multiprocessing.Pool, its queue, and pre-emption

John Ladasky ladasky at
Sat Sep 17 10:34:18 CEST 2011

Hey, this pretty easy hack appears to work!


from multiprocessing.pool import Pool, RUN, MapResult, mapstar

class PriorityPool(Pool):

    def map_async_nowait(self, func, iterable, chunksize=None, \
        Same as map_async(), except uses put_nowait() and
        thus posts tasks to the head of the task queue
        rather than its tail.
        assert self._state == RUN
        if not hasattr(iterable, '__len__'):
            iterable = list(iterable)

        if chunksize is None:
            chunksize, extra = divmod(len(iterable), len(self._pool) *
            if extra:
                chunksize += 1

        task_batches = Pool._get_tasks(func, iterable, chunksize)
        result = MapResult(self._cache, chunksize, len(iterable), \
        self._taskqueue.put_nowait((((result._job, i, mapstar, (x,),
{}) \
            for i, x in enumerate(task_batches)), None))
        return result

    def size(self):
        This is not an essential function, but I use it in the
        demo to ensure that I initially create enough tasks to
        occupy every Process.
        return len(self._pool)


if __name__ == "__main__":

    from time import sleep

    def demo_task(args):
        num, time = args
        print num, time

    pool = PriorityPool()
    size = pool.size()
    print "\nConstructed a pool which contains", size, "Processes."
    print "Queueing", 2*size, "normal-priority tasks."
    normal = enumerate([3.0 + t for t in range(2*size)])
    pool.map_async(demo_task, normal, chunksize = 1)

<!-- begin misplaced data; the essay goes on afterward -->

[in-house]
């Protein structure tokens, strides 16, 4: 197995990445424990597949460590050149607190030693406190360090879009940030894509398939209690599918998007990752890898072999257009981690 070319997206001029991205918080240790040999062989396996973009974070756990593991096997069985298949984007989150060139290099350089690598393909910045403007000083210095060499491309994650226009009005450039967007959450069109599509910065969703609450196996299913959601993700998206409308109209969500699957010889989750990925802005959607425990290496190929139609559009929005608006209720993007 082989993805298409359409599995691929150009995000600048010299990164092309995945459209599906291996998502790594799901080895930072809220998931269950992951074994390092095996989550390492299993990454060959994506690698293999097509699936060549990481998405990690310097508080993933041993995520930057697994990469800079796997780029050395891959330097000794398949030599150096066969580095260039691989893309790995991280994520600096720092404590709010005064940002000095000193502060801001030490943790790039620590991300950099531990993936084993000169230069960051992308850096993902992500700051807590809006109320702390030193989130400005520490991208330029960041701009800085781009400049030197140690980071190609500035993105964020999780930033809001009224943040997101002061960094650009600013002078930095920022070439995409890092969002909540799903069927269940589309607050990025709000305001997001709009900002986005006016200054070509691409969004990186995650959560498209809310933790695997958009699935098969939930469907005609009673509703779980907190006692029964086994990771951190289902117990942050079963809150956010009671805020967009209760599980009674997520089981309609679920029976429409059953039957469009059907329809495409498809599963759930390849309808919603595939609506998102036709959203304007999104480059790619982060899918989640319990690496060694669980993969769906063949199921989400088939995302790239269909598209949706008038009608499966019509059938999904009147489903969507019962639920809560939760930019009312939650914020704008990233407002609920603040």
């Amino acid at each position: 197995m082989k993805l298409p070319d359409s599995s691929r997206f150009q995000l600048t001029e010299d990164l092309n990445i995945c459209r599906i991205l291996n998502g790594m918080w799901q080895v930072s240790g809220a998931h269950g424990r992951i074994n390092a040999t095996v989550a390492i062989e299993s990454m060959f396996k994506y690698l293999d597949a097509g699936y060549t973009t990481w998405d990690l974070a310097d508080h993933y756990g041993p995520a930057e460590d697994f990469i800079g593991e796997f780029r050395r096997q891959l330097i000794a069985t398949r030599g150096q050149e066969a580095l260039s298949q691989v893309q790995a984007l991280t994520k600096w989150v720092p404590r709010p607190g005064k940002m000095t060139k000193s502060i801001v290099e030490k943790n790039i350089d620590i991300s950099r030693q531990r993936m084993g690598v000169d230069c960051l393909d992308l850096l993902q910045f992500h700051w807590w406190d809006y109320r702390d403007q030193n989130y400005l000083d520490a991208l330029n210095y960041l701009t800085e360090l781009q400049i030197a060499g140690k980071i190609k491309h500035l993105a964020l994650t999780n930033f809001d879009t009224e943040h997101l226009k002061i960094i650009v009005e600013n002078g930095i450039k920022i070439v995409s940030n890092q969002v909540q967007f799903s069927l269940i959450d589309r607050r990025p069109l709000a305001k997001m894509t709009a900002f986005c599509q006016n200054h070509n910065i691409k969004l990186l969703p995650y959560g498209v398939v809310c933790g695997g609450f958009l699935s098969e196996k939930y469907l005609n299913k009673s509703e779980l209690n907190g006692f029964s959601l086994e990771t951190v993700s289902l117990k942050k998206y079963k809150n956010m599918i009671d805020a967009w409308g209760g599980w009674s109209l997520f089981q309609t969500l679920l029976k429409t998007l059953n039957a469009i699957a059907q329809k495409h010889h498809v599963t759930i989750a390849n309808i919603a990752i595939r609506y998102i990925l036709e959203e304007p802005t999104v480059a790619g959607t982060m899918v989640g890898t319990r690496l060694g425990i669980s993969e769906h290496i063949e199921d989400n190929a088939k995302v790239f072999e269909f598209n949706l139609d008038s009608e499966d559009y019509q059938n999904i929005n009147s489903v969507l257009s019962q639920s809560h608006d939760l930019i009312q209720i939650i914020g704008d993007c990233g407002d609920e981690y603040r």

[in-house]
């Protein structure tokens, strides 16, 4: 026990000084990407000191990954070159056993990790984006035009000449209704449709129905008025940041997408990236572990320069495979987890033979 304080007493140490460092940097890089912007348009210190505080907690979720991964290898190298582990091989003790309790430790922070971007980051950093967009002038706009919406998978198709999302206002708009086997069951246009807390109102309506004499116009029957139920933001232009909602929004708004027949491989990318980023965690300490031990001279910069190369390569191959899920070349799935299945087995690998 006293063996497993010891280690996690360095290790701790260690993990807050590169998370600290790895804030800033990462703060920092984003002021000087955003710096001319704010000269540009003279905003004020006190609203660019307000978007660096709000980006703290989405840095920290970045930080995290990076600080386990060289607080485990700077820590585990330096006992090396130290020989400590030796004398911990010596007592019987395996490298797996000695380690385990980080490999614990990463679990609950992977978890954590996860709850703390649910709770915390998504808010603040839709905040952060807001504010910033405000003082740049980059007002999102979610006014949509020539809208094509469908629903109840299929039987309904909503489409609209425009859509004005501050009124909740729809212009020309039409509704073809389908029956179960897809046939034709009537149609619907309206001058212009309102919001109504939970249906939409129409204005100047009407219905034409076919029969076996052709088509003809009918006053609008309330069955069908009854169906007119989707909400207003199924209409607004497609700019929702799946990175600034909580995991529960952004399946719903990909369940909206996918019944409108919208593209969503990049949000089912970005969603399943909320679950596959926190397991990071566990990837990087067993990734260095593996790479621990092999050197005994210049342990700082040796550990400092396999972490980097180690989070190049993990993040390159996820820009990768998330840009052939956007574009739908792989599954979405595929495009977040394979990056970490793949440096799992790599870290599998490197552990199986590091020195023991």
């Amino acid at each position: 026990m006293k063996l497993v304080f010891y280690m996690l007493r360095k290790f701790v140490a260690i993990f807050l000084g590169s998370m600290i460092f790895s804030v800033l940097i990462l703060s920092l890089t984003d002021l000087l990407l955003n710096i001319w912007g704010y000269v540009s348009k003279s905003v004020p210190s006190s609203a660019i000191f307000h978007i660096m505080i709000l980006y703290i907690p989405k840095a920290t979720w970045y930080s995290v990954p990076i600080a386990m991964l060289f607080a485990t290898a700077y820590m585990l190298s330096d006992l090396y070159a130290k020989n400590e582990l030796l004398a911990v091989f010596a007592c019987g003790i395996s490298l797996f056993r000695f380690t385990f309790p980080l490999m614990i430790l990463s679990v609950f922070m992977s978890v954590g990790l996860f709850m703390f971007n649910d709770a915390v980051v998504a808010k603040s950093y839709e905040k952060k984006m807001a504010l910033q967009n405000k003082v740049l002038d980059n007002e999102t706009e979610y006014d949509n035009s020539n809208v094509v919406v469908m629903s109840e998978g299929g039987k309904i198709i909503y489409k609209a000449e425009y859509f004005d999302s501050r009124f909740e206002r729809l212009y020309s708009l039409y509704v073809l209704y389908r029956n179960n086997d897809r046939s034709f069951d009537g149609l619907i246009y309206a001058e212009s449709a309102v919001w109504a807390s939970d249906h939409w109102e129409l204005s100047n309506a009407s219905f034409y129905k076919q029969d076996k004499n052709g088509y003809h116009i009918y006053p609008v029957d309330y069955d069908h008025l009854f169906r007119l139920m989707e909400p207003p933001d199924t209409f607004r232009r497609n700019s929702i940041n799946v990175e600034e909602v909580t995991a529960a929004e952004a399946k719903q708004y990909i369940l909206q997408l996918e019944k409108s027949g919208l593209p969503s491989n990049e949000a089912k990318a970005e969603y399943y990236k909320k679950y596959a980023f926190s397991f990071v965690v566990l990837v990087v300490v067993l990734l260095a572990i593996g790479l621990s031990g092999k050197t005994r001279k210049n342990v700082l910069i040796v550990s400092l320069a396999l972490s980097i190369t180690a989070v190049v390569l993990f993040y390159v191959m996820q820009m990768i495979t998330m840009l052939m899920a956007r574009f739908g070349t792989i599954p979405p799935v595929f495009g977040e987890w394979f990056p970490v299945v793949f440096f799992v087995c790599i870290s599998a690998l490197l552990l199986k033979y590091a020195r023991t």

print "Queueing", size, "high-priority tasks."
    high = [(2*size + t, 0.2 + 0.1*t) for t in range(size)]
    pool.map_async_nowait(demo_task, high, chunksize = 1)
    sleep(30) # Give all tasks on the queue time to complete.
    print "Complete."


Below is a typical output from my six-core CPU system.  The output
differs slightly from run to run -- that's multiprocessing for you,
it's asynchronous.

The tasks are given numbers which correspond to the order that they
are added to the queue.  The high-priority tasks are added last and
are thus numbered 12-17 (I place asterisks next to these in the
output, below).  Each task prints its number and its time when it
completes.  I expect the normal-priority tasks 0-5 to finish before
any high-priority tasks, and they always do.  Tasks 6 and 7 are then
interleaved among the high-priority tasks -- not quite what I expect,
but that may have something to do with my rather arbitrary choices of
sleep times.  But tasks 8-11 always get pushed to the back, and
complete last.


Constructed a pool which contains 6 Processes.
Queueing 12 normal-priority tasks.
Queueing 6 high-priority tasks.
0 3.0
1 4.0
2 5.0
3 6.0
4 7.0
5 8.0
6 9.0
12 0.2 *
13 0.3 *
14 0.4 *
15 0.5 *
7 10.0
16 0.6 *
17 0.7 *
8 11.0
9 12.0
10 13.0
11 14.0


Please feel free to use this, though I would appreciate an
acknowledgment in your code if you do.  :^)

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